UAF ridge named Troth Yeddha'
The ridge along which the University of Alaska Fairbanks is built now officially carries the name Troth Yeddha, or Indian Potato Ridge.
The name was approved in 2013 by the U.S. Board on Geographic Names. The ridge previously had no official name. [link to official GNIS entry]
Tanacross Dictionary App
The Tanacross Learner's Dictionary (originally published in print form in 2008) is now available as an App for iPhone/iPod. Like the print dictionary, the mobile app is a reference for anyone wanting to learn the spoken Tanacross language. The subject matter and the level of complexity are varied enough to make the dictionary a useful resource for a wide range of users, from people who know nothing of the language to people already know some words and phrases or have heard the language being spoken by their parents or grandparents. The dictionary consists of about 2000 English entry words with nearly 4500 Tanacross words and example sentences and links to about 3800 audio recordings of the Tanacross words and sentences. Audio files are embedded in the App and do not require wi-fi or 3G to play.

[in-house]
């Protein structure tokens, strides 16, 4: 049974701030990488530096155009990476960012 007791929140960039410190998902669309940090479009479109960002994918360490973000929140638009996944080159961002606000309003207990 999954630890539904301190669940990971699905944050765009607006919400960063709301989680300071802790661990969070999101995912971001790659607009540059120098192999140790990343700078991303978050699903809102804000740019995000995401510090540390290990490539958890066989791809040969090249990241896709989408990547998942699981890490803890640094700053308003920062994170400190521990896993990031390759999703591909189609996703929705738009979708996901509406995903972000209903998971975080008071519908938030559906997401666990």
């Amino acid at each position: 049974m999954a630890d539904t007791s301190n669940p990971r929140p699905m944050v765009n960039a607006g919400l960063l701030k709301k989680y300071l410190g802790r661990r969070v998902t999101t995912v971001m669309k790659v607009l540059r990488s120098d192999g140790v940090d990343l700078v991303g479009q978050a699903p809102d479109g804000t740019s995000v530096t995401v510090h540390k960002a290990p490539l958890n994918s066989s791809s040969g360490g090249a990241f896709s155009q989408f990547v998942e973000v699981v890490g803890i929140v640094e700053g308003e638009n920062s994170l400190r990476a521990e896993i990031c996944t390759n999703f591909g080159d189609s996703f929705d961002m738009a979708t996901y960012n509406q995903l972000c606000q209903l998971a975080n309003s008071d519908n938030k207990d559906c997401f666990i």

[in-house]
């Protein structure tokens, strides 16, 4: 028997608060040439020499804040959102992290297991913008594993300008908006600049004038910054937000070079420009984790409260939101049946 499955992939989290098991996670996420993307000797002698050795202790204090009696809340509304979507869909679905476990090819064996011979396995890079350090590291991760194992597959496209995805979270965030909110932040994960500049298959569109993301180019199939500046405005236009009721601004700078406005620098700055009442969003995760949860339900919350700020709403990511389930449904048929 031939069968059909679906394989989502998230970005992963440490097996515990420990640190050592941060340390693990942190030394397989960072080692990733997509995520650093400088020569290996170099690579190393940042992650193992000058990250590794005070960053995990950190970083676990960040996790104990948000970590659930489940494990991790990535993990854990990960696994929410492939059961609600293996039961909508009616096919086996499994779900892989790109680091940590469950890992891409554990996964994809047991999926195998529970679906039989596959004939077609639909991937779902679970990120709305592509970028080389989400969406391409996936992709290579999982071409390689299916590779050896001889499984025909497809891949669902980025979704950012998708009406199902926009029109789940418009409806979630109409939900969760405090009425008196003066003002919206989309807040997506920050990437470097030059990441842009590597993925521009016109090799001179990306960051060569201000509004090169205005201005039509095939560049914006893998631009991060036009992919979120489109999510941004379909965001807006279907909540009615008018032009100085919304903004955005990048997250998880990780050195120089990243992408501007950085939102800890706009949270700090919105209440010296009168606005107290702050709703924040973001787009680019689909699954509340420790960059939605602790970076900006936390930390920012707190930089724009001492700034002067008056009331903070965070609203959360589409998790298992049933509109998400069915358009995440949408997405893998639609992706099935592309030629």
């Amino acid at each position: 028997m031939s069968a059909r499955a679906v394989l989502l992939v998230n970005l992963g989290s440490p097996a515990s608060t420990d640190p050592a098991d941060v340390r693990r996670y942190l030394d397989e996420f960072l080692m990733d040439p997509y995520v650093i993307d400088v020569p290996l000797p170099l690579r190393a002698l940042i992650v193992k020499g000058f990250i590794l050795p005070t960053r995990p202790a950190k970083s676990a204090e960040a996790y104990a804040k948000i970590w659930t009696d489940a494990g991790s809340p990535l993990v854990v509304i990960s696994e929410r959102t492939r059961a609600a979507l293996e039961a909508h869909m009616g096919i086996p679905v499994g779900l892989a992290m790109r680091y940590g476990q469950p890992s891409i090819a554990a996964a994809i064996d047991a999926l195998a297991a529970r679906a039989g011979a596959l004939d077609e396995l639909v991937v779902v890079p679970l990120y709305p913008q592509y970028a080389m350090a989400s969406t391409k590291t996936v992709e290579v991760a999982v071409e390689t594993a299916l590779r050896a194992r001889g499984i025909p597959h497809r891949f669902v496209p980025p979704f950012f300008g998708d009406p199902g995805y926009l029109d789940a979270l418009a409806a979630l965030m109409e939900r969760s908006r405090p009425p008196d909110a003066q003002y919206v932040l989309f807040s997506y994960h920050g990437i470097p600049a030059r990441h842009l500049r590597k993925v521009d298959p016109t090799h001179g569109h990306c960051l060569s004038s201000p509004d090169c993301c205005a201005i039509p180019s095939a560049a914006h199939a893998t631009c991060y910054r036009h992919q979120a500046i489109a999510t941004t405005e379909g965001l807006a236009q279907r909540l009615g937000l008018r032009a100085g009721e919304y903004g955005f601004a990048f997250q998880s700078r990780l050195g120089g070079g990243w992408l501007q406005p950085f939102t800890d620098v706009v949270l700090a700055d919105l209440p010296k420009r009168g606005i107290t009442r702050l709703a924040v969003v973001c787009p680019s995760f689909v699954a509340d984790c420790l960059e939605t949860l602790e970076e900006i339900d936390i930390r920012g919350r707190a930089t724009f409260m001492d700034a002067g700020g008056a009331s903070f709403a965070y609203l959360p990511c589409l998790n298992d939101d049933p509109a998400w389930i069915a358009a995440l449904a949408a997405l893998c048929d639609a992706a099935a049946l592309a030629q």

Mount McKinley or Denali?
Sen. Lisa Murkowski has proposed officially giving the name Denali to the continent's tallest peak, Mount McKinley. Shem Pete's Alaska, a book by James Kari and James Fall published in 2003 by the University of Alaska Press, has a three-page section, "Names for Denali/Mt. McKinley in Alaska Native Languages." [download]
Catalog of publications
Download the Alaska Native Language Center's catalog for a full view of our books and music.